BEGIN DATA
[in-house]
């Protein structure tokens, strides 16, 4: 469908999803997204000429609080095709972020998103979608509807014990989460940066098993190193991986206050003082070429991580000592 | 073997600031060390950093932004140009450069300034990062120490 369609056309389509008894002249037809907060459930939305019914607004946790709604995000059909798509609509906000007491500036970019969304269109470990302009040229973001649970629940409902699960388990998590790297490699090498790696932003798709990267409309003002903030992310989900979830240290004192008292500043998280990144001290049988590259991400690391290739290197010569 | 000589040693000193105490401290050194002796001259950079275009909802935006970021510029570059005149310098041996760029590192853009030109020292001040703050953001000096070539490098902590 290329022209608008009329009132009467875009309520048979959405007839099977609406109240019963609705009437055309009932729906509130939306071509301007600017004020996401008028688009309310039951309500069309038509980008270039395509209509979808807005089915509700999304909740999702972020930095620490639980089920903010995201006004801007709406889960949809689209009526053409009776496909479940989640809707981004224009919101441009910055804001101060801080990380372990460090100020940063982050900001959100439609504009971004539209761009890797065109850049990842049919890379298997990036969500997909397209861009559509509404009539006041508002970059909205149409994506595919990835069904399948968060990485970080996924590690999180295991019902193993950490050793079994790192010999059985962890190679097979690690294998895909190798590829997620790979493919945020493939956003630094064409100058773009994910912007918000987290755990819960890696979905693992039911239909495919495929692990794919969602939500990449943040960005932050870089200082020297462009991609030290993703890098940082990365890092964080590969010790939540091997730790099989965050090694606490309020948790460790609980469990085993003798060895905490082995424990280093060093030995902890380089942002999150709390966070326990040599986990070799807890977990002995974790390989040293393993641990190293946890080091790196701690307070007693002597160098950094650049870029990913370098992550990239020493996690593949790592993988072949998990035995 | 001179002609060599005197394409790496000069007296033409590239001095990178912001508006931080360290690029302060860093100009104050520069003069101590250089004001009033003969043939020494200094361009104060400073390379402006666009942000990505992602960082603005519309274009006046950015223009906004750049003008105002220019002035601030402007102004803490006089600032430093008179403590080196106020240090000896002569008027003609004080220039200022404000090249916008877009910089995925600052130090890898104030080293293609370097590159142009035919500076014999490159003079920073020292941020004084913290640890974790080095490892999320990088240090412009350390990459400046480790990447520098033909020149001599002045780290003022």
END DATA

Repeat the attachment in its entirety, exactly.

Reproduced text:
[in-house]
């Protein structure tokens, strides 16, 4: 469908999803997204000429609080095709972020998103979608509807014990989460940066098993190193991986206050003082070429991580000592 | 073997600031060390950093932004140009450069300034990062120490 369609056309389509008894002249037809907060459930939305019914607004946790709604995000059909798509609509906000007491500036970019969304269109470990302009040229973001649970629940409902699960388990998590790297490699090498790696932003798709990267409309003002903030992310989900979830240290004192008292500043998280990144001290049988590259991400690391290739290197010569 | 000589040693000193105490401290050194002796001259950079275009909802935006970021510029570059005149310098041996760029590192853009030109020292001040703050953001000096070539490098902590 290329022209608008009329009132009467875009309520048979959405007839099977609406109240019963609705009437055309009932729906509130939306071509301007600017004020996401008028688009309310039951309500069309038509980008270039395509209509979808807005089915509700999304909740999702972020930095620490639980089920903010995201006004801007709406889960949809689209009526053409009776496909479940989640809707981004224009919101441009910055804001101060801080990380372990460090100020940063982050900001959100439609504009971004539209761009890797065109850049990842049919890379298997990036969500997909397209861009559509509404009539006041508002970059909205149409994506595919990835069904399948968060990485970080996924590690999180295991019902193993950490050793079994790192010999059985962890190679097979690690294998895909190798590829997620790979493919945020493939956003630094064409100058773009994910912007918000987290755990819960890696979905693992039911239909495919495929692990794919969602939500990449943040960005932050870089200082020297462009991609030290993703890098940082990365890092964080590969010790939540091997730790099989965050090694606490309020948790460790609980469990085993003798060895905490082995424990280093060093030995902890380089942002999150709390966070326990040599986990070799807890977990002995974790390989040293393993641990190293946890080091790196701690307070007693002597160098950094650049870029990913370098992550990239020493996690593949790592993988072949998990035995 | 001179002609060599005197394409790496000069007296033409590239001095990178912001508006931080360290690029302060860093100009104050520069003069101590250089004001009033003969043939020494200094361009104060400073390379402006666009942000990505992602960082603005519309274009006046950015223009906004750049003008105002220019002035601030402007102004803490006089600032430093008179403590080196106020240090000896002569008027003609004080220039200022404000090249916008877009910089995925600052130090890898104030080293293609370097590159142009035919500076014999490159003079920073020292941020004084913290640890974790080095490892999320990088240090412009350390990459400046480790990447520098033909020149001599002045780290003022």